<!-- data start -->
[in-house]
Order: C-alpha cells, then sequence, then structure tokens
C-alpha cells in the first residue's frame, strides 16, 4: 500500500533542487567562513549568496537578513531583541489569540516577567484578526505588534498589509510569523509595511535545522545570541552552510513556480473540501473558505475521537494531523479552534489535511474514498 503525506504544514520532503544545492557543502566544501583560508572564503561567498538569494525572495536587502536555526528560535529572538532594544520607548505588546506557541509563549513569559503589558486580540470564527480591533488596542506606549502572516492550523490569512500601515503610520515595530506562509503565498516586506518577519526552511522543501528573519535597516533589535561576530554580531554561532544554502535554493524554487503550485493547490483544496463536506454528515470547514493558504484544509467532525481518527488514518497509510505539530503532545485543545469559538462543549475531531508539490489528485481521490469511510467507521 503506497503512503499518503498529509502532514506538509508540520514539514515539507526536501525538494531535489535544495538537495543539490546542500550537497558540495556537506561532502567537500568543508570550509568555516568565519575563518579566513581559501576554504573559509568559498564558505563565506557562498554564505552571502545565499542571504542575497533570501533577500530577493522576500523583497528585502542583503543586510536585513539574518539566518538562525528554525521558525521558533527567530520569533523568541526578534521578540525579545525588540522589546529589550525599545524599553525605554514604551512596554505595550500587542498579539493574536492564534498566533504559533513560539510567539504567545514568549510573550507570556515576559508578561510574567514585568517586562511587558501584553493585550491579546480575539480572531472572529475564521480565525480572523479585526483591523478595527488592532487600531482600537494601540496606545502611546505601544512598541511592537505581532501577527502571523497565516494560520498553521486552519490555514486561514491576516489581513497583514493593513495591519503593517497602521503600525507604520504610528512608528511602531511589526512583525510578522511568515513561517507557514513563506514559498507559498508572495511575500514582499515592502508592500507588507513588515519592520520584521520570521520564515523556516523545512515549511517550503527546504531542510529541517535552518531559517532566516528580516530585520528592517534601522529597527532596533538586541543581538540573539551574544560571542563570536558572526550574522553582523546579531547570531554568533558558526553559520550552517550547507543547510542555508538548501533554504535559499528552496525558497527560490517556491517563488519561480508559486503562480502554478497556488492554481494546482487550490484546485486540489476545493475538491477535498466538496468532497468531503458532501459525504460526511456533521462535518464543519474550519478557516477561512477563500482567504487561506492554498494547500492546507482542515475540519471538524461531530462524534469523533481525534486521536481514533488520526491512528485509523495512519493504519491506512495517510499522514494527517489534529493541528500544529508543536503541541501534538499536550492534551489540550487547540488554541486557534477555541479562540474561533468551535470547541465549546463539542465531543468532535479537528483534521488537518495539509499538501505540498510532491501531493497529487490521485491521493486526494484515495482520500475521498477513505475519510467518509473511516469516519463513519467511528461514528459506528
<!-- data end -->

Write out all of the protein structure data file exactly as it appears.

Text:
[in-house]
Order: C-alpha cells, then sequence, then structure tokens
C-alpha cells in the first residue's frame, strides 16, 4: 500500500533542487567562513549568496537578513531583541489569540516577567484578526505588534498589509510569523509595511535545522545570541552552510513556480473540501473558505475521537494531523479552534489535511474514498 503525506504544514520532503544545492557543502566544501583560508572564503561567498538569494525572495536587502536555526528560535529572538532594544520607548505588546506557541509563549513569559503589558486580540470564527480591533488596542506606549502572516492550523490569512500601515503610520515595530506562509503565498516586506518577519526552511522543501528573519535597516533589535561576530554580531554561532544554502535554493524554487503550485493547490483544496463536506454528515470547514493558504484544509467532525481518527488514518497509510505539530503532545485543545469559538462543549475531531508539490489528485481521490469511510467507521 503506497503512503499518503498529509502532514506538509508540520514539514515539507526536501525538494531535489535544495538537495543539490546542500550537497558540495556537506561532502567537500568543508570550509568555516568565519575563518579566513581559501576554504573559509568559498564558505563565506557562498554564505552571502545565499542571504542575497533570501533577500530577493522576500523583497528585502542583503543586510536585513539574518539566518538562525528554525521558525521558533527567530520569533523568541526578534521578540525579545525588540522589546529589550525599545524599553525605554514604551512596554505595550500587542498579539493574536492564534498566533504559533513560539510567539504567545514568549510573550507570556515576559508578561510574567514585568517586562511587558501584553493585550491579546480575539480572531472572529475564521480565525480572523479585526483591523478595527488592532487600531482600537494601540496606545502611546505601544512598541511592537505581532501577527502571523497565516494560520498553521486552519490555514486561514491576516489581513497583514493593513495591519503593517497602521503600525507604520504610528512608528511602531511589526512583525510578522511568515513561517507557514513563506514559498507559498508572495511575500514582499515592502508592500507588507513588515519592520520584521520570521520564515523556516523545512515549511517550503527546504531542510529541517535552518531559517532566516528580516530585520528592517534601522529597527532596533538586541543581538540573539551574544560571542563570536558572526550574522553582523546579531547570531554568533558558526553559520550552517550547507543547510542555508538548501533554504535559499528552496525558497527560490517556491517563488519561480508559486503562480502554478497556488492554481494546482487550490484546485486540489476545493475538491477535498466538496468532497468531503458532501459525504460526511456533521462535518464543519474550519478557516477561512477563500482567504487561506492554498494547500492546507482542515475540519471538524461531530462524534469523533481525534486521536481514533488520526491512528485509523495512519493504519491506512495517510499522514494527517489534529493541528500544529508543536503541541501534538499536550492534551489540550487547540488554541486557534477555541479562540474561533468551535470547541465549546463539542465531543468532535479537528483534521488537518495539509499538501505540498510532491501531493497529487490521485491521493486526494484515495482520500475521498477513505475519510467518509473511516469516519463513519467511528461514528459506528